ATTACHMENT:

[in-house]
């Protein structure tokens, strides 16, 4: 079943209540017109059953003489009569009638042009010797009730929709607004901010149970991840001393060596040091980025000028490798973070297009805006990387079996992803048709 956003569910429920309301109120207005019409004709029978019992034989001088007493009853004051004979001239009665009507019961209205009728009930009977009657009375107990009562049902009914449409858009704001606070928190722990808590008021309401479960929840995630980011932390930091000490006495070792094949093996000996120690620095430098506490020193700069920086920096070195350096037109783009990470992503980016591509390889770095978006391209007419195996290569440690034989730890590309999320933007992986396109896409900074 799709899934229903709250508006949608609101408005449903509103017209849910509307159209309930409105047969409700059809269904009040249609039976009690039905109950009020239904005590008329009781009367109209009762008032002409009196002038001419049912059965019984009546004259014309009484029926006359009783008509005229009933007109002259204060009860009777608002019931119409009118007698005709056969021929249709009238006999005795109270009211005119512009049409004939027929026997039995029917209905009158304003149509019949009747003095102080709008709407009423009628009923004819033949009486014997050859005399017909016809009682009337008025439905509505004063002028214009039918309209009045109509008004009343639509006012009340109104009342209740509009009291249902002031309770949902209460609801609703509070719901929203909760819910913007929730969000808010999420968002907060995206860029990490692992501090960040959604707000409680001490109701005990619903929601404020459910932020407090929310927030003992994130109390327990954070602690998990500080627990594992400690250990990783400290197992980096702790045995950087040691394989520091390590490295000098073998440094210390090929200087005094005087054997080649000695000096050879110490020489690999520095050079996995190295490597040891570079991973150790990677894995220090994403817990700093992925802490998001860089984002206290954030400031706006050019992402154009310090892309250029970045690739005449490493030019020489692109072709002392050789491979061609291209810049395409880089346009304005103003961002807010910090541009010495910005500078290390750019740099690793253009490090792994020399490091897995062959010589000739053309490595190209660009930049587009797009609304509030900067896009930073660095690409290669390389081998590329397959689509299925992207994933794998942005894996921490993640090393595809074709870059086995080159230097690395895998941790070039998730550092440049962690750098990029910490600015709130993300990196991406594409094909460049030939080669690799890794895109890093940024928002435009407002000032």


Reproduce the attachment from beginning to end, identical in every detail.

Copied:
[in-house]
């Protein structure tokens, strides 16, 4: 079943209540017109059953003489009569009638042009010797009730929709607004901010149970991840001393060596040091980025000028490798973070297009805006990387079996992803048709 956003569910429920309301109120207005019409004709029978019992034989001088007493009853004051004979001239009665009507019961209205009728009930009977009657009375107990009562049902009914449409858009704001606070928190722990808590008021309401479960929840995630980011932390930091000490006495070792094949093996000996120690620095430098506490020193700069920086920096070195350096037109783009990470992503980016591509390889770095978006391209007419195996290569440690034989730890590309999320933007992986396109896409900074 799709899934229903709250508006949608609101408005449903509103017209849910509307159209309930409105047969409700059809269904009040249609039976009690039905109950009020239904005590008329009781009367109209009762008032002409009196002038001419049912059965019984009546004259014309009484029926006359009783008509005229009933007109002259204060009860009777608002019931119409009118007698005709056969021929249709009238006999005795109270009211005119512009049409004939027929026997039995029917209905009158304003149509019949009747003095102080709008709407009423009628009923004819033949009486014997050859005399017909016809009682009337008025439905509505004063002028214009039918309209009045109509008004009343639509006012009340109104009342209740509009009291249902002031309770949902209460609801609703509070719901929203909760819910913007929730969000808010999420968002907060995206860029990490692992501090960040959604707000409680001490109701005990619903929601404020459910932020407090929310927030003992994130109390327990954070602690998990500080627990594992400690250990990783400290197992980096702790045995950087040691394989520091390590490295000098073998440094210390090929200087005094005087054997080649000695000096050879110490020489690999520095050079996995190295490597040891570079991973150790990677894995220090994403817990700093992925802490998001860089984002206290954030400031706006050019992402154009310090892309250029970045690739005449490493030019020489692109072709002392050789491979061609291209810049395409880089346009304005103003961002807010910090541009010495910005500078290390750019740099690793253009490090792994020399490091897995062959010589000739053309490595190209660009930049587009797009609304509030900067896009930073660095690409290669390389081998590329397959689509299925992207994933794998942005894996921490993640090393595809074709870059086995080159230097690395895998941790070039998730550092440049962690750098990029910490600015709130993300990196991406594409094909460049030939080669690799890794895109890093940024928002435009407002000032």